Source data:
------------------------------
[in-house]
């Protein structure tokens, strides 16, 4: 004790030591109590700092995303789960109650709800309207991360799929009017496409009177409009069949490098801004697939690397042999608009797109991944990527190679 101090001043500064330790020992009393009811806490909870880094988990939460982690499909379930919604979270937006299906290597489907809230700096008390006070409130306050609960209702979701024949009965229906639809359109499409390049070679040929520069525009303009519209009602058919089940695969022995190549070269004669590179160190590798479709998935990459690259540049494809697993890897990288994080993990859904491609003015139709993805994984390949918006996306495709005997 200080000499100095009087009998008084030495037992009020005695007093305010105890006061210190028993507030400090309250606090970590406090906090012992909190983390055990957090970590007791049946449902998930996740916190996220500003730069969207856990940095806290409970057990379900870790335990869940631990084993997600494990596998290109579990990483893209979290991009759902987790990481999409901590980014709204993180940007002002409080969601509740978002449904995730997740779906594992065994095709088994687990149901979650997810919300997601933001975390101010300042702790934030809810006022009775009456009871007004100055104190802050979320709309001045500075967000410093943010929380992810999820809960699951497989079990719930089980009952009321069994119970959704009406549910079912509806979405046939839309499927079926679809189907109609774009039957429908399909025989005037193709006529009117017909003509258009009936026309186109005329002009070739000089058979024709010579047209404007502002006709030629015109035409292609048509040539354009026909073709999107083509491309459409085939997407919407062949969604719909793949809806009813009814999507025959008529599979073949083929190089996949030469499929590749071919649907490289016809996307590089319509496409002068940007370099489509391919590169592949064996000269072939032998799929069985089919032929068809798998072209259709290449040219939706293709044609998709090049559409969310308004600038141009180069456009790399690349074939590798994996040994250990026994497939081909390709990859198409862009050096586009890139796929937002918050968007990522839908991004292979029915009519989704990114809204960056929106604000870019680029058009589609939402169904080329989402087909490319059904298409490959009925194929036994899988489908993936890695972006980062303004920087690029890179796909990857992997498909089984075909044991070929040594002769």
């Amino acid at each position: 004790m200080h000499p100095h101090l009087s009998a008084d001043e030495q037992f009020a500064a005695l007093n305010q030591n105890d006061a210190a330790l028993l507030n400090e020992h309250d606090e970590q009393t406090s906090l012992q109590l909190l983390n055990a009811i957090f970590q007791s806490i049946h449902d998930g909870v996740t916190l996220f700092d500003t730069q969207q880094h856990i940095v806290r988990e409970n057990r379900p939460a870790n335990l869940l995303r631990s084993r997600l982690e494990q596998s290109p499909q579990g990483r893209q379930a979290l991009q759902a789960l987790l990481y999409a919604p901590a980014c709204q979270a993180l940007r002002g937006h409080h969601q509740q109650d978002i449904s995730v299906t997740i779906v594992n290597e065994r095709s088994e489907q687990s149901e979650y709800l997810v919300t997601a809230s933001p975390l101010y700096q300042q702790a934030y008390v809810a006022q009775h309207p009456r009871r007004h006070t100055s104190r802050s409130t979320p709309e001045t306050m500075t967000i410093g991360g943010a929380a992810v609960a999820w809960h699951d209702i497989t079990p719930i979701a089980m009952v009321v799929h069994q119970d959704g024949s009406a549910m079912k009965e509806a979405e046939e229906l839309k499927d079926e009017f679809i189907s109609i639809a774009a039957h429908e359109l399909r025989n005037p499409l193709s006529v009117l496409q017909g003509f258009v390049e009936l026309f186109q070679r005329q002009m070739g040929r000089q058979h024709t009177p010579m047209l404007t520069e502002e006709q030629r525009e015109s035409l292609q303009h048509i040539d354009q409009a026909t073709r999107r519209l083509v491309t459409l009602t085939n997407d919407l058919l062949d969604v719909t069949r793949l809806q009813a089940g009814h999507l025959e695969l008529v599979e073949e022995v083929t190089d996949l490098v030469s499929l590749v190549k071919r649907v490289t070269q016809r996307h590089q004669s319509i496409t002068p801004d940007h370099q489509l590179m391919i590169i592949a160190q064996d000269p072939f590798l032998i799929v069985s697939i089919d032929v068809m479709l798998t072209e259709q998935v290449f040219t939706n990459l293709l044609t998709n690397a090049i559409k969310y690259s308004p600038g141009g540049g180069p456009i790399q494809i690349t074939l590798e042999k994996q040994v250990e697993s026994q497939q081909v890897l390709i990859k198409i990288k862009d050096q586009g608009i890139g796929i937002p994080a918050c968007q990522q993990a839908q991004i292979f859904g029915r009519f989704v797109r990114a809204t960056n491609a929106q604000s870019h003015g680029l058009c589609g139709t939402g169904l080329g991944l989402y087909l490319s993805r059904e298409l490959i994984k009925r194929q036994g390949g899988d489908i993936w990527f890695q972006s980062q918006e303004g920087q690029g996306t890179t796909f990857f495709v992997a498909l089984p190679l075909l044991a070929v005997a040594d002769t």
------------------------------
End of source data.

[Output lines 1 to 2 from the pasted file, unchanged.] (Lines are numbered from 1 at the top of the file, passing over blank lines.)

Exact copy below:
[in-house]
């Protein structure tokens, strides 16, 4: 004790030591109590700092995303789960109650709800309207991360799929009017496409009177409009069949490098801004697939690397042999608009797109991944990527190679 101090001043500064330790020992009393009811806490909870880094988990939460982690499909379930919604979270937006299906290597489907809230700096008390006070409130306050609960209702979701024949009965229906639809359109499409390049070679040929520069525009303009519209009602058919089940695969022995190549070269004669590179160190590798479709998935990459690259540049494809697993890897990288994080993990859904491609003015139709993805994984390949918006996306495709005997 200080000499100095009087009998008084030495037992009020005695007093305010105890006061210190028993507030400090309250606090970590406090906090012992909190983390055990957090970590007791049946449902998930996740916190996220500003730069969207856990940095806290409970057990379900870790335990869940631990084993997600494990596998290109579990990483893209979290991009759902987790990481999409901590980014709204993180940007002002409080969601509740978002449904995730997740779906594992065994095709088994687990149901979650997810919300997601933001975390101010300042702790934030809810006022009775009456009871007004100055104190802050979320709309001045500075967000410093943010929380992810999820809960699951497989079990719930089980009952009321069994119970959704009406549910079912509806979405046939839309499927079926679809189907109609774009039957429908399909025989005037193709006529009117017909003509258009009936026309186109005329002009070739000089058979024709010579047209404007502002006709030629015109035409292609048509040539354009026909073709999107083509491309459409085939997407919407062949969604719909793949809806009813009814999507025959008529599979073949083929190089996949030469499929590749071919649907490289016809996307590089319509496409002068940007370099489509391919590169592949064996000269072939032998799929069985089919032929068809798998072209259709290449040219939706293709044609998709090049559409969310308004600038141009180069456009790399690349074939590798994996040994250990026994497939081909390709990859198409862009050096586009890139796929937002918050968007990522839908991004292979029915009519989704990114809204960056929106604000870019680029058009589609939402169904080329989402087909490319059904298409490959009925194929036994899988489908993936890695972006980062303004920087690029890179796909990857992997498909089984075909044991070929040594002769």